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Open Access Research article

Fast empirical Bayesian LASSO for multiple quantitative trait locus mapping

Xiaodong Cai1*, Anhui Huang1 and Shizhong Xu2

Author Affiliations

1 Department of Electrical and Computer Engineering, University of Miami, Coral Gables, FL 33146, USA

2 Department of Botany and Plant Sciences, University of California, Riverside, CA 92521, USA

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BMC Bioinformatics 2011, 12:211  doi:10.1186/1471-2105-12-211

Published: 26 May 2011

Abstract

Background

The Bayesian shrinkage technique has been applied to multiple quantitative trait loci (QTLs) mapping to estimate the genetic effects of QTLs on quantitative traits from a very large set of possible effects including the main and epistatic effects of QTLs. Although the recently developed empirical Bayes (EB) method significantly reduced computation comparing with the fully Bayesian approach, its speed and accuracy are limited by the fact that numerical optimization is required to estimate the variance components in the QTL model.

Results

We developed a fast empirical Bayesian LASSO (EBLASSO) method for multiple QTL mapping. The fact that the EBLASSO can estimate the variance components in a closed form along with other algorithmic techniques render the EBLASSO method more efficient and accurate. Comparing with the EB method, our simulation study demonstrated that the EBLASSO method could substantially improve the computational speed and detect more QTL effects without increasing the false positive rate. Particularly, the EBLASSO algorithm running on a personal computer could easily handle a linear QTL model with more than 100,000 variables in our simulation study. Real data analysis also demonstrated that the EBLASSO method detected more reasonable effects than the EB method. Comparing with the LASSO, our simulation showed that the current version of the EBLASSO implemented in Matlab had similar speed as the LASSO implemented in Fortran, and that the EBLASSO detected the same number of true effects as the LASSO but a much smaller number of false positive effects.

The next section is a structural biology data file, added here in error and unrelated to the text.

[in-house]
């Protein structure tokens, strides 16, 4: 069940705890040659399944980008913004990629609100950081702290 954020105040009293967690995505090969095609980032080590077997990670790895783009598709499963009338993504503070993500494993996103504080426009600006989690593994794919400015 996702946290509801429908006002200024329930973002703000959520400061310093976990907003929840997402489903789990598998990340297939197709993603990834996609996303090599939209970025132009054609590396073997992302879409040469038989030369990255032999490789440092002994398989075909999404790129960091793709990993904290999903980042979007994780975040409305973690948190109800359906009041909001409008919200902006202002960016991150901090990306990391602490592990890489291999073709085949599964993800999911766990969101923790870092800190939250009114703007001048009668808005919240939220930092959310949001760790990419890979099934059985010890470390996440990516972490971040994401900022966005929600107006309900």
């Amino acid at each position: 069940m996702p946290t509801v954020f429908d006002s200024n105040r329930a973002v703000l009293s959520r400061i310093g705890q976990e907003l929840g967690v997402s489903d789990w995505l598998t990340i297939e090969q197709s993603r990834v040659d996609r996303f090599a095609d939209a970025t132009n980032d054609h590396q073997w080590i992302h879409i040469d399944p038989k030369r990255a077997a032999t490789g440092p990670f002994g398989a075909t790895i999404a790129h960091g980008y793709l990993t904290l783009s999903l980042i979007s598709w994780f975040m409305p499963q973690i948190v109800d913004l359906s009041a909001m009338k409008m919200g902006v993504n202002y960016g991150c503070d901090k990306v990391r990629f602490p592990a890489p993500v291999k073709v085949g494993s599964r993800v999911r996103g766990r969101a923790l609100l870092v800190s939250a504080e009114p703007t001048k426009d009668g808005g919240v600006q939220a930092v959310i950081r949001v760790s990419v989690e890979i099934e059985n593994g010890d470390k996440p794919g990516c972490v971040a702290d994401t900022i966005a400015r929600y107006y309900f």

Conclusions

The EBLASSO method can handle a large number of effects possibly including both the main and epistatic QTL effects, environmental effects and the effects of gene-environment interactions. It will be a very useful tool for multiple QTL mapping.